Anchored by two department stores, JCPenney and Green Bay-based ShopKo, with space for a third anchor, CenterPoint Mall opened with space for 60 smaller stores under one enclosed roof. The 220,000 square foot mall was never very successful, despite ample parking in the middle of downtown and only a few blocks from the University of Wisconsin – Stevens Point, a campus with over 10,000 students. The mall never filled to capacity, nor attracted the quality of stores present in larger regional malls such as Wausau Center, located just 30 minutes north of Stevens Point in Wausau.
The first seeds of Labelscar came from the discovery of something that seemed a bit shocking in the mid-late 1990s: a dead mall. Both of us are children of the 1980s, so we grew up in a period when a trip to the mall was a big deal, and when malls were the social centers for the suburbs we grew up in, and were the backdrop of the era's teen movies.
In 1998 and 1999, on a series of roadtrips mostly in the Northeast and Midwest, we came upon the accidental discovery that a wave of enclosed shopping malls were about to fail. At the time, we couldn't believe that these shiny centers of commerce were deteriorating, and had no idea it was just the beginning of the dead mall trend. The accelerated decline of the American shopping mall is a big part of why we kept making these trips--and why we created Labelscar.com--and it's also a big part of why people come to visit us. As I told Digital Journal in an interview in 2008:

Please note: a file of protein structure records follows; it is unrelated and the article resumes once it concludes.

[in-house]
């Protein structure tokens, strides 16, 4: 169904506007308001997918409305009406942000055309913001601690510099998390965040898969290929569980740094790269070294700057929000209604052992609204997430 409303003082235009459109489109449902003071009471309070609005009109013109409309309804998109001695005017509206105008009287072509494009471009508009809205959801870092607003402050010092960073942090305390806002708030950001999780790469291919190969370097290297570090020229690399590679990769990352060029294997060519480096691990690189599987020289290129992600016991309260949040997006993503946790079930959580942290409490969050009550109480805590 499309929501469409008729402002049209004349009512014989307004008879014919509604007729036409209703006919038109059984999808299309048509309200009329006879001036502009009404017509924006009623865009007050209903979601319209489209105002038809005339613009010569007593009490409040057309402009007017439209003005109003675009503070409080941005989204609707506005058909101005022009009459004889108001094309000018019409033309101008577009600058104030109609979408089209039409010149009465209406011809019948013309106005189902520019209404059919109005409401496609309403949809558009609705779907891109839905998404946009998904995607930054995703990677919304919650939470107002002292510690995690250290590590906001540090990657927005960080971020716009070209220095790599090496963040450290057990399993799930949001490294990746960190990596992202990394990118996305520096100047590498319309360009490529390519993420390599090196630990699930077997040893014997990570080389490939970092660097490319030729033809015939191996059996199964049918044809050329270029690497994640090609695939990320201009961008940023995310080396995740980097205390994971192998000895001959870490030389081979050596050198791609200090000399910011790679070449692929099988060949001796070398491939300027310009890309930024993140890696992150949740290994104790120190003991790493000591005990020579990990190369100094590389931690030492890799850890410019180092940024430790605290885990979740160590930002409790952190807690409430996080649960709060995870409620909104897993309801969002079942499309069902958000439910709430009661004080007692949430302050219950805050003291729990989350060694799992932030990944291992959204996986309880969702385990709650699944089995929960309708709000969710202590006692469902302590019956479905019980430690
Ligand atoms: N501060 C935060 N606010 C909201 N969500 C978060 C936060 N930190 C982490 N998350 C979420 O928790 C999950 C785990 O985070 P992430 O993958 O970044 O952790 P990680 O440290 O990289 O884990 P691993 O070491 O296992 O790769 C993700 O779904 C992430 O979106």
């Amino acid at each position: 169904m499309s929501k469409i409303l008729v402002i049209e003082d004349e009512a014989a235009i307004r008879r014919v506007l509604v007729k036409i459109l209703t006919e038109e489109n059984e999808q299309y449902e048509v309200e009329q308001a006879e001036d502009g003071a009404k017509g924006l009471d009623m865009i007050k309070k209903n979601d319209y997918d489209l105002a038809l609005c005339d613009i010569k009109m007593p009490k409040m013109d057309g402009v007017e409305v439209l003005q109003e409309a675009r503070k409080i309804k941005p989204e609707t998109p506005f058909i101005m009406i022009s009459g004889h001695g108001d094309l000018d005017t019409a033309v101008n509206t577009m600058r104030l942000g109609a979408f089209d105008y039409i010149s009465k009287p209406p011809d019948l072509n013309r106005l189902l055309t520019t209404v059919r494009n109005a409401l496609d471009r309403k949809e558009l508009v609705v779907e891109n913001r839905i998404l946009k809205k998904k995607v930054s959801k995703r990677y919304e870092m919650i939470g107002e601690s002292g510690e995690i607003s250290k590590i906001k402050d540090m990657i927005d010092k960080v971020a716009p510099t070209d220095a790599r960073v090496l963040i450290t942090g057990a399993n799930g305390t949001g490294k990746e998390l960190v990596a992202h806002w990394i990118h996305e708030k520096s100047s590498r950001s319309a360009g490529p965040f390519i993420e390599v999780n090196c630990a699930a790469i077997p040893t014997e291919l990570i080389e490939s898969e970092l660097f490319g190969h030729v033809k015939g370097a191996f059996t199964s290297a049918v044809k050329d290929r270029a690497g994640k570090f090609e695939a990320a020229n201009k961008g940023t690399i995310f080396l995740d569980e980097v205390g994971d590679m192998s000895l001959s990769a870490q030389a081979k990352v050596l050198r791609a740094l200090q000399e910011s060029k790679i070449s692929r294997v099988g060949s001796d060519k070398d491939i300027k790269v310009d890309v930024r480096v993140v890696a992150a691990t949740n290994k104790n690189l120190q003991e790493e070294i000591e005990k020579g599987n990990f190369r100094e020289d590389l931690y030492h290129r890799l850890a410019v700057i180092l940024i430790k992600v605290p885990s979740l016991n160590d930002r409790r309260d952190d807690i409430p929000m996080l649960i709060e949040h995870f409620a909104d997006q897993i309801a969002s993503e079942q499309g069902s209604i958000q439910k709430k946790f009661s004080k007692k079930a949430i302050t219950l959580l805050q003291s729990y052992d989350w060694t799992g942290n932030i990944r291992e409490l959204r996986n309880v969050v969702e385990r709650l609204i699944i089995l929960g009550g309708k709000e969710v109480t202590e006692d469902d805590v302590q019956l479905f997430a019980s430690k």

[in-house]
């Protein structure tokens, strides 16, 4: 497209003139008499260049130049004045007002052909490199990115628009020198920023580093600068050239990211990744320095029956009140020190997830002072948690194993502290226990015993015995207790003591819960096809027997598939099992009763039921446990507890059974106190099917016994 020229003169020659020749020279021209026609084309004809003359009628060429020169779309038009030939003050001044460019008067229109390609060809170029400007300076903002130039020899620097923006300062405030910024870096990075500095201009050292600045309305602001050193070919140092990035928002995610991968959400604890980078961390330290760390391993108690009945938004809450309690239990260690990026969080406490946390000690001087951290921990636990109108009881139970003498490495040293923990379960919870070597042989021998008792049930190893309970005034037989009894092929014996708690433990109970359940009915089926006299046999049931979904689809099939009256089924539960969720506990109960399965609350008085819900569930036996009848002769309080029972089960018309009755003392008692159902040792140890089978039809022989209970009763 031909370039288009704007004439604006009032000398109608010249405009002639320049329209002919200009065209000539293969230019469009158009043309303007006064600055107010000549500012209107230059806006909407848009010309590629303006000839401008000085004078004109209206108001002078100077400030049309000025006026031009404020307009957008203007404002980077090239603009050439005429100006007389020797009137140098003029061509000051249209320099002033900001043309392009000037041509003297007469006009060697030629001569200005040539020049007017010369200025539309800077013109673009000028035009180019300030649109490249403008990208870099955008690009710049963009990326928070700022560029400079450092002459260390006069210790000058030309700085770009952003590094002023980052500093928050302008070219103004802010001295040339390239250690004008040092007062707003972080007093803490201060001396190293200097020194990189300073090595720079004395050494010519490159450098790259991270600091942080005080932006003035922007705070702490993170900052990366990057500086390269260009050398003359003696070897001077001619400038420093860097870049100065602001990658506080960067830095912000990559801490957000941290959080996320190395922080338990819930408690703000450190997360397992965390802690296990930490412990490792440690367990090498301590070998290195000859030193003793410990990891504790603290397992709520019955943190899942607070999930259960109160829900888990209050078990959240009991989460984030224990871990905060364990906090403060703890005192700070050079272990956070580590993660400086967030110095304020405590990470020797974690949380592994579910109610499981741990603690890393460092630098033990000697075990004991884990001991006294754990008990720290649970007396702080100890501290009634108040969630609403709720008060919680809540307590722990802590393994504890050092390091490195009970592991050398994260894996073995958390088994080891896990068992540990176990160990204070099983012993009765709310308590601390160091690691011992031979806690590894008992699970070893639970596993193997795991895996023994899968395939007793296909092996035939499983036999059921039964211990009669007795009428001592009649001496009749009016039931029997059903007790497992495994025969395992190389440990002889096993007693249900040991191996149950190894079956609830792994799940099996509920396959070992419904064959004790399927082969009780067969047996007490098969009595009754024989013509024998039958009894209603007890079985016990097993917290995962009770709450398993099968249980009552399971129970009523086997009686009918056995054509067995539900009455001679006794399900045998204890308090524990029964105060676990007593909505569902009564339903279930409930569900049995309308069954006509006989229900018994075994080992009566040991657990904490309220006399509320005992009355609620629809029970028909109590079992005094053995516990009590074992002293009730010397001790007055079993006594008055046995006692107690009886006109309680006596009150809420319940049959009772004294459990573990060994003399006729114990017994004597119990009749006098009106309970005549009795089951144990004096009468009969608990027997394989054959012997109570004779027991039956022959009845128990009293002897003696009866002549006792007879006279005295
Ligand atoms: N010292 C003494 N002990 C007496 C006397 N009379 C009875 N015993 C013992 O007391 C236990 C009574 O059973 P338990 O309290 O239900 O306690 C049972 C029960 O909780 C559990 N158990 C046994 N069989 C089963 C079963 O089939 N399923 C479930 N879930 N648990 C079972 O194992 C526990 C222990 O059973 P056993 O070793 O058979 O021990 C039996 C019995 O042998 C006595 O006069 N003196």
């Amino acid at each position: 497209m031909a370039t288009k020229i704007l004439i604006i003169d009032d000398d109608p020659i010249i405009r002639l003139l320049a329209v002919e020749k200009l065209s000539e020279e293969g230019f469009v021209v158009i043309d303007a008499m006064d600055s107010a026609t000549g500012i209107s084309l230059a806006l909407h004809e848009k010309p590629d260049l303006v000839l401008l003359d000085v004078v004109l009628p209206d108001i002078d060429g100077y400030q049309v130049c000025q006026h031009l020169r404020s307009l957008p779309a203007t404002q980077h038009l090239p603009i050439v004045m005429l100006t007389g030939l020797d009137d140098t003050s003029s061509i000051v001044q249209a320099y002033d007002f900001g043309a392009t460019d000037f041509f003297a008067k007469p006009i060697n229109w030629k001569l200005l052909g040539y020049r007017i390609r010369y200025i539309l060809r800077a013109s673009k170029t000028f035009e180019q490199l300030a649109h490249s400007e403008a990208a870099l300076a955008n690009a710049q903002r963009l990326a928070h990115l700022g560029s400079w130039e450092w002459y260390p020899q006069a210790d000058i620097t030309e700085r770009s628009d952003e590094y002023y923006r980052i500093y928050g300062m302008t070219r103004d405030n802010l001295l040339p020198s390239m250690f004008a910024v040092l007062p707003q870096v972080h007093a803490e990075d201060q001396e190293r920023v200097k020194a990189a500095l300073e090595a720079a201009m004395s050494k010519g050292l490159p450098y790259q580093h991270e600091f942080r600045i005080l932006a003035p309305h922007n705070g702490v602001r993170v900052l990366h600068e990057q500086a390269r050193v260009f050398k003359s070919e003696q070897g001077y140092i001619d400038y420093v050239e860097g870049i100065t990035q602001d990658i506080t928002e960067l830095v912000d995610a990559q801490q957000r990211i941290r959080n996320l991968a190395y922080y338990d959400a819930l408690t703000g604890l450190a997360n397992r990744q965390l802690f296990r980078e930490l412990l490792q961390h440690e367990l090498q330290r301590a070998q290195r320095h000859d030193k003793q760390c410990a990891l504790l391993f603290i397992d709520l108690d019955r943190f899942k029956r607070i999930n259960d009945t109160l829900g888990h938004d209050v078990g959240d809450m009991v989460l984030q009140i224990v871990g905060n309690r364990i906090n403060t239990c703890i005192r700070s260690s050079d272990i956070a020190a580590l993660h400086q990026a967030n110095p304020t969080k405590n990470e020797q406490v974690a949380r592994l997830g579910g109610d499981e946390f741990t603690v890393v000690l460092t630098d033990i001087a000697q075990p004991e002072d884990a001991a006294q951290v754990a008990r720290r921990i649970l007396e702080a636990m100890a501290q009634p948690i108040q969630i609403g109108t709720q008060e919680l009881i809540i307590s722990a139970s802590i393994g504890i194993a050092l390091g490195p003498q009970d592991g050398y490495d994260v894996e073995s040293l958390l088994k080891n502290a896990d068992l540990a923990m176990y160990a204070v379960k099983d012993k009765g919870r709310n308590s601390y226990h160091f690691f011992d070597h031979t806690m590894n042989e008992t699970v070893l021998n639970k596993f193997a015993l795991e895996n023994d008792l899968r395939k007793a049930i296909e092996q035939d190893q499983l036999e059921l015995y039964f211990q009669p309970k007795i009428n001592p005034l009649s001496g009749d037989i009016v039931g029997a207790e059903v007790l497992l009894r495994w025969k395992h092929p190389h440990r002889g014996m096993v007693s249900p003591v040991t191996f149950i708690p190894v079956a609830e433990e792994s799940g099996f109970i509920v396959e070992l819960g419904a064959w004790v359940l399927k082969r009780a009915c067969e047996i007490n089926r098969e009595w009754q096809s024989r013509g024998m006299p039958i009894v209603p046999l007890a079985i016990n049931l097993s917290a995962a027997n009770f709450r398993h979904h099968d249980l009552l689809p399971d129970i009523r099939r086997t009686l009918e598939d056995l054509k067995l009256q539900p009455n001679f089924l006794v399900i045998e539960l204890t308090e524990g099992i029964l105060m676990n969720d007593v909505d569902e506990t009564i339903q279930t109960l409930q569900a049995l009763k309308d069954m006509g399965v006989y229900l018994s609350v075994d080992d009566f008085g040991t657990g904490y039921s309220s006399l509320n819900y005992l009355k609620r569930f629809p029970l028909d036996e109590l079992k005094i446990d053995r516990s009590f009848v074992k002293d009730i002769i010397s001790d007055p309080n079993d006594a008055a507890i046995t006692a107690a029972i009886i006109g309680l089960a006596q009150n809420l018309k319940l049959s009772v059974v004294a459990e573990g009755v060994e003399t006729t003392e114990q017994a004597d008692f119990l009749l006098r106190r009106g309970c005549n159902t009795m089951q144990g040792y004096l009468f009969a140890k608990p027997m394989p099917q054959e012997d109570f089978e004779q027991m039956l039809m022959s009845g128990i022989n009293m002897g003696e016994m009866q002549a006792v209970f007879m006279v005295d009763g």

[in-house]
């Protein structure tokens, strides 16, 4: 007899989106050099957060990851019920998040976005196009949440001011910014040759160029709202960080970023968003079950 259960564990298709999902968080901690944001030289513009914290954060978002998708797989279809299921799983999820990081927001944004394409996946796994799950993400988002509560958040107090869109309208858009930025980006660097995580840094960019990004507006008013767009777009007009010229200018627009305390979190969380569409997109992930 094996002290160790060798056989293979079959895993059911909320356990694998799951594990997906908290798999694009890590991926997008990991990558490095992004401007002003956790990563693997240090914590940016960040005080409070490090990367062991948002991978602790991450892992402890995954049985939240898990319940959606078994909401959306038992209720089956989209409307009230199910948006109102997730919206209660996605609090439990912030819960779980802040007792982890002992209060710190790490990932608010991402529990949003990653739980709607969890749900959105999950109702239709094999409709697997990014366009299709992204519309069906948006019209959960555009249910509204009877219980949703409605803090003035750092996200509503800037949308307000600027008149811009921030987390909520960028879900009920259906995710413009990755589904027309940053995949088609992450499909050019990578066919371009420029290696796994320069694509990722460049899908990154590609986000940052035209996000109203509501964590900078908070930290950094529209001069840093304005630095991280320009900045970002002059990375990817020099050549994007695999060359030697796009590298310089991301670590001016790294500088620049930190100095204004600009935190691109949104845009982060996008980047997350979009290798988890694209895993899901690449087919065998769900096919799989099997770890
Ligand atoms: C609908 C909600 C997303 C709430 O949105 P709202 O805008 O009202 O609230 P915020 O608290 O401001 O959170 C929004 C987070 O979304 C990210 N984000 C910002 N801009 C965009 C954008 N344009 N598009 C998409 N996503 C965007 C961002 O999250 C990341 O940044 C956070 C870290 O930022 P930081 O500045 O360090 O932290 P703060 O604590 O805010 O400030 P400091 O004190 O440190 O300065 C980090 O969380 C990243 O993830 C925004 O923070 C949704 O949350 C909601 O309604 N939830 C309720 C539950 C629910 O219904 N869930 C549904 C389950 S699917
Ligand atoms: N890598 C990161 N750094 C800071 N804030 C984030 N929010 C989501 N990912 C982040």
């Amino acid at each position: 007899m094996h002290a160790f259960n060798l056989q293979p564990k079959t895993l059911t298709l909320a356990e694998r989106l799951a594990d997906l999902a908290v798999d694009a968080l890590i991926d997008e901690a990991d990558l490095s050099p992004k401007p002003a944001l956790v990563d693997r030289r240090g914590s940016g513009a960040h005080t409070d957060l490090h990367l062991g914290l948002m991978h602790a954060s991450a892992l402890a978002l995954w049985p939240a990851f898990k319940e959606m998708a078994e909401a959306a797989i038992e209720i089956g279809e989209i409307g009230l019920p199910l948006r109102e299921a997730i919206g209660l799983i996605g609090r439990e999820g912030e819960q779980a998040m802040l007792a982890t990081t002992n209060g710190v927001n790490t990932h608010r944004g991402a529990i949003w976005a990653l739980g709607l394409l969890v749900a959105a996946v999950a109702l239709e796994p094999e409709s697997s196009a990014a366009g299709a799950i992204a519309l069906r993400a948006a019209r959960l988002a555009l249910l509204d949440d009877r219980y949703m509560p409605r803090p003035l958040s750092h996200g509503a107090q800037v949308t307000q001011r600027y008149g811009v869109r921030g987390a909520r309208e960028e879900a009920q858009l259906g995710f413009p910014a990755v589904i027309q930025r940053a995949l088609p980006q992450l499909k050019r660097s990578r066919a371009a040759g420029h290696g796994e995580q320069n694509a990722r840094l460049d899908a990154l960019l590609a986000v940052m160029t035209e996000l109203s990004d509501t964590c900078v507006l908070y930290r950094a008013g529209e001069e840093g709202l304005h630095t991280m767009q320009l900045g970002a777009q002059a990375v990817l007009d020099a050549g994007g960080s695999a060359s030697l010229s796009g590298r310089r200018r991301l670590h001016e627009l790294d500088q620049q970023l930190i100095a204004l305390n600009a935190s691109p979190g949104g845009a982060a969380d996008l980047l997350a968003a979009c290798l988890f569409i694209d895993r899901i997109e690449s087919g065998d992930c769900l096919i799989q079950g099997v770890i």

"We wanted to create Labelscar because we saw this happening, and wished we'd saved something from the ones we already missed. Malls did play a major part as a communal gathering space and were a fairly major form of 20th-century development and architecture. It seems a shame to not even bother to save photographs or document their history, even if ultimately many of the individual centers do go away."
The following pages are a compendium of just the "dead malls" on our site--some of these are completely shuttered or demolished, others are left rotting, and others are simply deeply troubled. There is a commonality between most, however; they largely don't have much hope for survival.
Crestwood Court’s latest blow is part of a series of problems for the mall, which opened as a 550,000 square-foot, L-shaped outdoor center in 1957. Back then, Crestwood was on the outskirts of suburban development for St. Louis. The city of St. Louis itself was a booming metropolis with over 800,000 residents, and suburban St. Louis County had half as many residents as today. Things couldn’t have been sunnier for Crestwood Plaza, as it was officially known until the late 1990s, before a series of rebadging efforts due to new ownership changed it to Westfield Shoppingtown Crestwood and, finally, Crestwood Court. For our purposes, we’ll just stick with the name Crestwood.
Fort Wayne’s first mall, Glenbrook Square, opened in 1966 on the north side of town. Three years later, Indianapolis-based Simon decided that Fort Wayne’s recent and projected growth indicated it could support a second enclosed regional mall. Located on the south side of town, Southtown Mall opened in July 1969. Southtown’s single-level complex debuted with a 100,000 square-foot Montgomery Ward and a 114,000 square-foot Fort Wayne-based Wolf and Dessauer department store, which was acquired that same year by Indianapolis-based L.S. Ayres. When Southtown opened, it had 567,000 square feet of retail space, including the anchors. In addition, G.C. Murphy operated a 60,000 square-foot junior anchor store, and there was a single-screen cinema, which was twinned in 1972 and expanded to a triplex in 1982.